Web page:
Complete with in-game music.

It's the oldest trick in the book. How do you make learning interesting? Turn it into a game.

Or at least something that looks like a game.

To spice up their interactive "2nd City Zoning" map of Chicago, Derek Eder, Juan-Pablo Velez and Aya O'Connor paid tribute to the SimCity franchise with some familiar color-coding. Blue for commercial, yellow for industrial, green for residential.

Then they got carried away, incorporating a few choice icons from SimCity 2000 as well as some of that legendary game music, which you can listen to while you browse the map.

Zoning is a little more complicated than the tri-color scheme implies, but by the time you get to the portion of the site that explains the difference between Manufacturing and Planned Manufacturing Districts, it's mission complete for the designers.

Then again, putting a SimCity stamp on a zoning map is like handing out free LSD at a Phish concert: it appeals most of all to the people who would have come anyway.

HT Google Maps Mania.

All images courtesy of 2nd City Zoning.

About the Author

Most Popular

  1. Transportation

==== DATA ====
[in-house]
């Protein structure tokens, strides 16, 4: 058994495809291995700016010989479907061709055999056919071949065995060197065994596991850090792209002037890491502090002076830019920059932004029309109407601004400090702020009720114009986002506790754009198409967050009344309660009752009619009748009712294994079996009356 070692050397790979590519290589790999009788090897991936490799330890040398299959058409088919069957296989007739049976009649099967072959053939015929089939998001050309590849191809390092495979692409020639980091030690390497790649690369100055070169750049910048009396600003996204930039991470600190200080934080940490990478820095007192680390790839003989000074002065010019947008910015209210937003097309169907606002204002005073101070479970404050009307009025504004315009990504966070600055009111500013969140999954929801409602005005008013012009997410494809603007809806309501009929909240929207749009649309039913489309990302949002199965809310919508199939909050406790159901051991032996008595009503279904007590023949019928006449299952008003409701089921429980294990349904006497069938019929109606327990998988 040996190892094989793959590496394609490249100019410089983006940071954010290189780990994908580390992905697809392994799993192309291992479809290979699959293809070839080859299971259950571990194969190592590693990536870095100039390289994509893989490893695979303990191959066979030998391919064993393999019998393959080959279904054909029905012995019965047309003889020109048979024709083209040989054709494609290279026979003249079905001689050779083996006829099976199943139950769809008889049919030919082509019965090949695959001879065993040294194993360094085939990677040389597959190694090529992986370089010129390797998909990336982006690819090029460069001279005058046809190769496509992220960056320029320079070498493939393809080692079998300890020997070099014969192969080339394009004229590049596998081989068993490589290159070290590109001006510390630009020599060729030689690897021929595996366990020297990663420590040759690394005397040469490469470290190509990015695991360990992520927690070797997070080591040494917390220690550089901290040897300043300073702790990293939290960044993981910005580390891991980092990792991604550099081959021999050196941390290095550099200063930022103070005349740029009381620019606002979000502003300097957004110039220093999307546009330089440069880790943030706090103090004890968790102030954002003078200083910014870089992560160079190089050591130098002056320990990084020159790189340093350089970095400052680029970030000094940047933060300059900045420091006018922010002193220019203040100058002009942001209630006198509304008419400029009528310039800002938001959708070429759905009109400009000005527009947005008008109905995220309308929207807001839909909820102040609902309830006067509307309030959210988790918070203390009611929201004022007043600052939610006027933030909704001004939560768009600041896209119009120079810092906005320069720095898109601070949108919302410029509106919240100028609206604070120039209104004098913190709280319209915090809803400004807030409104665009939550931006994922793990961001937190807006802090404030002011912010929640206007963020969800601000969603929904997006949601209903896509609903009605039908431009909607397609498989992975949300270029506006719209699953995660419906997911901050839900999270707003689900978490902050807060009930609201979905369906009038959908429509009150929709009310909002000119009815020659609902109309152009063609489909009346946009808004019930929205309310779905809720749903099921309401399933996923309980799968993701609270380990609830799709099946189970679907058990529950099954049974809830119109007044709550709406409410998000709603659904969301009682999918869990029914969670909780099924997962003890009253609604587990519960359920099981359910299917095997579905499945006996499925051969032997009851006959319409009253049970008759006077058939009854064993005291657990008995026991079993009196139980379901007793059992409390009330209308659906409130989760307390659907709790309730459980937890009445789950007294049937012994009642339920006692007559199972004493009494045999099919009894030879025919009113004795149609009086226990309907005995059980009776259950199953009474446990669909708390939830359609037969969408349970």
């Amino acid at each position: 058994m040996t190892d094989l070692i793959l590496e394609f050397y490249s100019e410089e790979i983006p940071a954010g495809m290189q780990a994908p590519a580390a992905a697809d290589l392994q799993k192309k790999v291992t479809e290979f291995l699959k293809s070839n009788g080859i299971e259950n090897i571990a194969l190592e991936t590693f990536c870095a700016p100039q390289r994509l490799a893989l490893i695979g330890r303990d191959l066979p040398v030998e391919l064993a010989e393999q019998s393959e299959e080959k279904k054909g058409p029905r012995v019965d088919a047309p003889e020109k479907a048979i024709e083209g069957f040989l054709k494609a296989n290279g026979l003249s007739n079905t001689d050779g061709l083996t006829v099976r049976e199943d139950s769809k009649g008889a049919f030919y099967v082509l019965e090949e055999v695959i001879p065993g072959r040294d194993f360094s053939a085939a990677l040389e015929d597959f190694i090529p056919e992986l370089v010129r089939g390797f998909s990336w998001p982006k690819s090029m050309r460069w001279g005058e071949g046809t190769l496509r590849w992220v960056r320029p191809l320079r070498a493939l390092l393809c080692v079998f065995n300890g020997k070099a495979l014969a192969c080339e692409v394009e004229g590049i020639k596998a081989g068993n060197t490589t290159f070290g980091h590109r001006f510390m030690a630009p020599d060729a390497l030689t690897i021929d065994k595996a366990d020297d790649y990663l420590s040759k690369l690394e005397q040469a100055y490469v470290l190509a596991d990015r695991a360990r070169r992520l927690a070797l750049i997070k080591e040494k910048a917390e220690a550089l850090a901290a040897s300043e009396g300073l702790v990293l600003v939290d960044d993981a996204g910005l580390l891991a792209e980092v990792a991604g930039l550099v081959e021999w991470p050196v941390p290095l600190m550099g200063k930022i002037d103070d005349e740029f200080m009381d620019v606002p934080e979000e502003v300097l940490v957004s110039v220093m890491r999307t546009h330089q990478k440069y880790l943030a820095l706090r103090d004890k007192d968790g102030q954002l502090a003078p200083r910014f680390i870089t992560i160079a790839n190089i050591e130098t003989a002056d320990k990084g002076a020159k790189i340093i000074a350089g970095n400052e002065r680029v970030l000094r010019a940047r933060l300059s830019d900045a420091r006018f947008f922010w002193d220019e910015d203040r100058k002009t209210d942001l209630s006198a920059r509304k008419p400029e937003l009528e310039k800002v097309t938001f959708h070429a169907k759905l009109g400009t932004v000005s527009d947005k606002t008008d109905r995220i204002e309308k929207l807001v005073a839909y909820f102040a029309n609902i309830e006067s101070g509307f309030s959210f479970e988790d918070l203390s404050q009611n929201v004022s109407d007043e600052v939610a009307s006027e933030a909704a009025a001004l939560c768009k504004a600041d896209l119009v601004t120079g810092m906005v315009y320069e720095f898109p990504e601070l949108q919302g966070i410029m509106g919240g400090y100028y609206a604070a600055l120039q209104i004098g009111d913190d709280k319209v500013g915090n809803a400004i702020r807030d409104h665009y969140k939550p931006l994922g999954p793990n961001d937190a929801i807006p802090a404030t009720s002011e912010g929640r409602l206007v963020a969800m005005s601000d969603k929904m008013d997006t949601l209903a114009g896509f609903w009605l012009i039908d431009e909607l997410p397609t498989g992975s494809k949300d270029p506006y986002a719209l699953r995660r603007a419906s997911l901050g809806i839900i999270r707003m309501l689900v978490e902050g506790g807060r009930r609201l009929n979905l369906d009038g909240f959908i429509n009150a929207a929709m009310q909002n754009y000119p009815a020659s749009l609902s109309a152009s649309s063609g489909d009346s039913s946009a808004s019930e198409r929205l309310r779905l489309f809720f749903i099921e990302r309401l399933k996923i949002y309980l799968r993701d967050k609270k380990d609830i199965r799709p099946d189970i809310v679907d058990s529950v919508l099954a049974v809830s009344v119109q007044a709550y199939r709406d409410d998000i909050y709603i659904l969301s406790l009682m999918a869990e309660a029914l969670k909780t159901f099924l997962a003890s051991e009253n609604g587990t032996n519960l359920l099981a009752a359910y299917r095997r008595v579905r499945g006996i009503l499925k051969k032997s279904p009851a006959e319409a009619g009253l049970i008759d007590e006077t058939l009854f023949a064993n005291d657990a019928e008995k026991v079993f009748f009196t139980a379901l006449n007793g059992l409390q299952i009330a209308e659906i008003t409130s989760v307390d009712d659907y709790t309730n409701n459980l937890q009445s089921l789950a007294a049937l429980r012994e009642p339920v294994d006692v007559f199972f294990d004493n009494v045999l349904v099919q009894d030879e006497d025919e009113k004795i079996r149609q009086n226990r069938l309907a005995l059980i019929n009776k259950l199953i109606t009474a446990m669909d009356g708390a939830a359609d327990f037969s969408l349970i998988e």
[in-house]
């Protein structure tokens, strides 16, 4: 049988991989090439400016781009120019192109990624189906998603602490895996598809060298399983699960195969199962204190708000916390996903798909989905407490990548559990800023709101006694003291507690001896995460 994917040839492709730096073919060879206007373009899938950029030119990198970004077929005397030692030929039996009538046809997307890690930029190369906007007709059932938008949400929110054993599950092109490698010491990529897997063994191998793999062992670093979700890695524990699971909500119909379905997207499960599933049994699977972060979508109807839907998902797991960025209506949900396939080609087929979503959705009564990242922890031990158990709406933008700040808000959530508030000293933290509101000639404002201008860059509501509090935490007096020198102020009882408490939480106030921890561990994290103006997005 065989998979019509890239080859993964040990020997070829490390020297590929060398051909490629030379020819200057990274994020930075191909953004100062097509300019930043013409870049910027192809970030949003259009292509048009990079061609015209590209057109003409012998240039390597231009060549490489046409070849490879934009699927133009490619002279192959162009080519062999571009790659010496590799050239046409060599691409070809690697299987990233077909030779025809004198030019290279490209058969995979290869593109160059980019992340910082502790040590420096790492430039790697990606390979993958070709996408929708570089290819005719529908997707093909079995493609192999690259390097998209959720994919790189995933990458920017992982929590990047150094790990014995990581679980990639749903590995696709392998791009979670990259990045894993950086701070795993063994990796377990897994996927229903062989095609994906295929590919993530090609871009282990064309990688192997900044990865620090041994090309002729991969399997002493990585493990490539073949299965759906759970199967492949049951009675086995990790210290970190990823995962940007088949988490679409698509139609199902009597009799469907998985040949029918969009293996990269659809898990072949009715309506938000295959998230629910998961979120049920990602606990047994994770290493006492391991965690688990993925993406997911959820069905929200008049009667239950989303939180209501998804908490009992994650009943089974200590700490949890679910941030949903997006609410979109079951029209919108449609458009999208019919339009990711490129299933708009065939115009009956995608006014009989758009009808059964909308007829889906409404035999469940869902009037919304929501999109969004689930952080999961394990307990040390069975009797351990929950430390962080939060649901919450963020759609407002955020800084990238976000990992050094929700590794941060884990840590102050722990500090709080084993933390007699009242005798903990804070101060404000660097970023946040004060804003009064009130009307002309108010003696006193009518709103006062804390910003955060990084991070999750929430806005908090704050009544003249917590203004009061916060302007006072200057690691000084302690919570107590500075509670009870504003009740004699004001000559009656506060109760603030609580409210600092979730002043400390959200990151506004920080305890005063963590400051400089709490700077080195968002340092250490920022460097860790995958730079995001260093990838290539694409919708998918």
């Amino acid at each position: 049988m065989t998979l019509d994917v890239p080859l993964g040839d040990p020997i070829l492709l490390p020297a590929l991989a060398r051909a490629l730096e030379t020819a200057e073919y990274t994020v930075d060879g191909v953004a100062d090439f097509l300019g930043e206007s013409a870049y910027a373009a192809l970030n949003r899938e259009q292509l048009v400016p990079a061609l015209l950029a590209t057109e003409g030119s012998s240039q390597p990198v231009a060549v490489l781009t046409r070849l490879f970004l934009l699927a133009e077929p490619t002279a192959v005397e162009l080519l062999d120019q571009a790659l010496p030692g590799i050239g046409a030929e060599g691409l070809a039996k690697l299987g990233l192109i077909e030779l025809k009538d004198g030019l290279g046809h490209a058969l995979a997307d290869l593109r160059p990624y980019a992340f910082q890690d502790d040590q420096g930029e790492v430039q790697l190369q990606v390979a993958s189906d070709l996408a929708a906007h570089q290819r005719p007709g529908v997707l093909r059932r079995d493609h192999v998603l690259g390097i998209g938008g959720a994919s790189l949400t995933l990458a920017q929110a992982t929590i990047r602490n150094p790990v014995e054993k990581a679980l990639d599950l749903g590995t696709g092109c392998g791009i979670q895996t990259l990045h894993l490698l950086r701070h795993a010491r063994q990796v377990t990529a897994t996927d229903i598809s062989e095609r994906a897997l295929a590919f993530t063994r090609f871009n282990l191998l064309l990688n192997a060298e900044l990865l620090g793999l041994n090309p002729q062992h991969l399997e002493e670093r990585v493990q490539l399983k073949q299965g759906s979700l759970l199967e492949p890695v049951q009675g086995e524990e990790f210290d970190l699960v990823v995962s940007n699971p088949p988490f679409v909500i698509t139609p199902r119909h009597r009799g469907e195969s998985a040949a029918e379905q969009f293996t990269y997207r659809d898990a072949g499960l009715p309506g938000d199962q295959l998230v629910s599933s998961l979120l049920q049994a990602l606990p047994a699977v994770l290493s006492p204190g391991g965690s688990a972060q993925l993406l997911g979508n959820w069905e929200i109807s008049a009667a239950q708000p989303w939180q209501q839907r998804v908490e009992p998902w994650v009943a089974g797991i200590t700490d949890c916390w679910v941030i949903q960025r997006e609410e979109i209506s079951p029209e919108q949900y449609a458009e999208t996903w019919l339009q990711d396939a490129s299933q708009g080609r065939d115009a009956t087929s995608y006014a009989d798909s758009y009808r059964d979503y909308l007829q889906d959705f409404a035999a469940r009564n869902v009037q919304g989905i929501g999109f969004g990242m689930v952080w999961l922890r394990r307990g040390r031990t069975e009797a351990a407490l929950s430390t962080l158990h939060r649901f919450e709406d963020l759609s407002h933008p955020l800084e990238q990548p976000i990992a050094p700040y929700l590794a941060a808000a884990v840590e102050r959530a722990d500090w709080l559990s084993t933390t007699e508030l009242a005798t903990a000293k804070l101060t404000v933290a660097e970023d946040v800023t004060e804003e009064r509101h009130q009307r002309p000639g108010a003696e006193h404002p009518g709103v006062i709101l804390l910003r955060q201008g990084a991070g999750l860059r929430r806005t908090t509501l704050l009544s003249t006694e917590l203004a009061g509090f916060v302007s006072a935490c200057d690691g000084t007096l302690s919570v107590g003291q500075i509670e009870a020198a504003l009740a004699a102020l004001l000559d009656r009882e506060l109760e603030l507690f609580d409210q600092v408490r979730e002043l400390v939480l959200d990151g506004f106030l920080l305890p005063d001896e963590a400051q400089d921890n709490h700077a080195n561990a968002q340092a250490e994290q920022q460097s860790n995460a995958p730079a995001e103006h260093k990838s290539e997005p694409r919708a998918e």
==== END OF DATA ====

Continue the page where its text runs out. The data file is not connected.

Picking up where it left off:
Why Public Transportation Works Better Outside the U.S.

    The widespread failure of American mass transit is usually blamed on cheap gas and suburban sprawl. But the full story of why other countries succeed is more complicated.

  2. vacant store fronts in mining town in Arizona
    Equity

    America’s Worsening Geographic Inequality

    The economic gap between have and have-not places continues to widen.

  3. Design

    A Step-by-Step Guide for Fixing Badly Planned American Cities

    An excerpt from Jeff Speck’s Walkable City Rules, a step-by-step guide to fixing America’s cities and towns.

  4. Life

    How Manhattan Became a Rich Ghost Town

    New York’s empty storefronts are a dark omen for the future of cities.

  5. North Korean soldiers carry the Korean People's Army flag as they walk past residential buildings along Ryomyong Street in Pyongyang.
    Design

    What's Behind North Korea’s Building Boom?

    Kim Jong-un is transforming Pyongyang, the Hermit State’s capital city, into a high-rise-filled “socialist fairyland.”